Since 1986, he's been coaching NFL defenses. He started as the defensive backs coach with the New Orleans Saints before becoming defensive coordinator for the Pittsburgh Steelers. He was the first head coach of the Carolina Panthers and has been a special assistant to the New England Patriots. When looking at NFL resumes, his is one of the best.
So why can't he stop a mobile quarterback?
The Packers have been abused by the new breed of NFL quarterback since that trend took hold. If you consider the 2012 season the first year of the mobile quarterback who runs and passes, the Packers' record is not pretty.
This is a stark contrast from Capers' early success with the Green Bay defense. When he took over the team's defense in 2009, the Packers had just finished ranked No. 21 overall. He quickly pushed them up to a No. 2 ranking.
The following season, 2010, they finished No. 2 in scoring defense, No. 5 in total defense, No. 2 in interceptions and No. 2 in sacks. When the Packers won the Super Bowl after the 2010 season, it was not just because of Aaron Rodgers but because of an aggressive, opportunistic Capers defense.
And then it started falling apart.
Charles Woodson got injured and older and has now left town. The three-man defensive line has never been as good as it was during the Super Bowl run—especially with B.J. Raji's career doing some kind of Benjamin Button act. Talent is essential, but schemes are too. And both have been a problem as the Packers face mobile, attacking quarterbacks.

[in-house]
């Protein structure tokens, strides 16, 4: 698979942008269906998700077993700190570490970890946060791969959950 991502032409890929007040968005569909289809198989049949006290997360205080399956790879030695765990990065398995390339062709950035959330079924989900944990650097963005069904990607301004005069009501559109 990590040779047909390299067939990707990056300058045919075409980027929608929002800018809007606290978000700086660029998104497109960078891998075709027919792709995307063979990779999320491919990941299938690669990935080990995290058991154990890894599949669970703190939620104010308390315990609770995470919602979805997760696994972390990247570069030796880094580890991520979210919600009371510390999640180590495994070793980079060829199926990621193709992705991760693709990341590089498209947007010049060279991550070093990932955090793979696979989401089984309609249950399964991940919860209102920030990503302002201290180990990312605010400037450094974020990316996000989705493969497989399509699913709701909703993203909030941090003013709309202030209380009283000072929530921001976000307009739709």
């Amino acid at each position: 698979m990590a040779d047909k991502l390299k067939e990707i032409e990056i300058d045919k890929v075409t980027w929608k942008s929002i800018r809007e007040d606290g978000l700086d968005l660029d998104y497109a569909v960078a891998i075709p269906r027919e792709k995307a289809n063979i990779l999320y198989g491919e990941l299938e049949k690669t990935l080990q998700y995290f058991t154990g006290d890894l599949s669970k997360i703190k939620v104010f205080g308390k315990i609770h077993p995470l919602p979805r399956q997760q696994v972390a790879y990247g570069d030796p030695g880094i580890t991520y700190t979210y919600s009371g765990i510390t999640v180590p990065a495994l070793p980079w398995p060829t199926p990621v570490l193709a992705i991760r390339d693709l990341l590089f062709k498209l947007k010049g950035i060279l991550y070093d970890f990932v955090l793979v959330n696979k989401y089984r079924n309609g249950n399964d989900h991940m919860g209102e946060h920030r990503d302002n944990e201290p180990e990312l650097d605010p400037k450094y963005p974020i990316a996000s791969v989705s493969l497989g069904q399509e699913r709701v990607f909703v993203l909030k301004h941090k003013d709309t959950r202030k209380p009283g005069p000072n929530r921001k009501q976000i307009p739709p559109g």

What are the problems?
1. Poor in-game adjustments
In the 2013 season opener, the Packers expected the San Francisco 49ers to come out and run the read-option all day—just like they had in the divisional playoffs the year before. They didn't.
Instead, Jim Harbaugh's team came out in formations and personnel packages that indicated a running-based offense, but the 49ers instead threw the ball for more than 400 yards. There were no in-game adjustments once they had showed their hand. Instead of switching to a man coverage, Capers' defense sat in a loose zone designed to allow defenders to keep their eyes on the running threat of Colin Kaepernick.
Would a man coverage have worked? Maybe, maybe not. But it would have eliminated plays like the one shown here.
The 49ers come out in a power running formation. The Packers get aligned accordingly.
Before the snap, Kaepernick signals a shift. This spreads the 49ers' formation out, with five targets distributed away from the offensive line. Even tight end Vernon Davis is flexed out in the slot on the top of the image. This is the opposite of power football as the empty-backfield look spreads the field.
The Packers' adjustment is not a good one. They're now in a defense with a single high safety (circled in yellow) and with outside linebacker Clay Matthews covering slot receiver Kyle Williams. Matthews is an exceptional pass-rusher, but he should never be in coverage on an obvious passing down.
The result is an easy pitch-and-catch to Davis, who runs a simple hook route once he finds a soft spot in the Packers' zone coverage. Linebacker A.J. Hawk cannot get to the seam in time, and Davis picks up yardage that could have been eliminated had the Packers adjusted to the formation.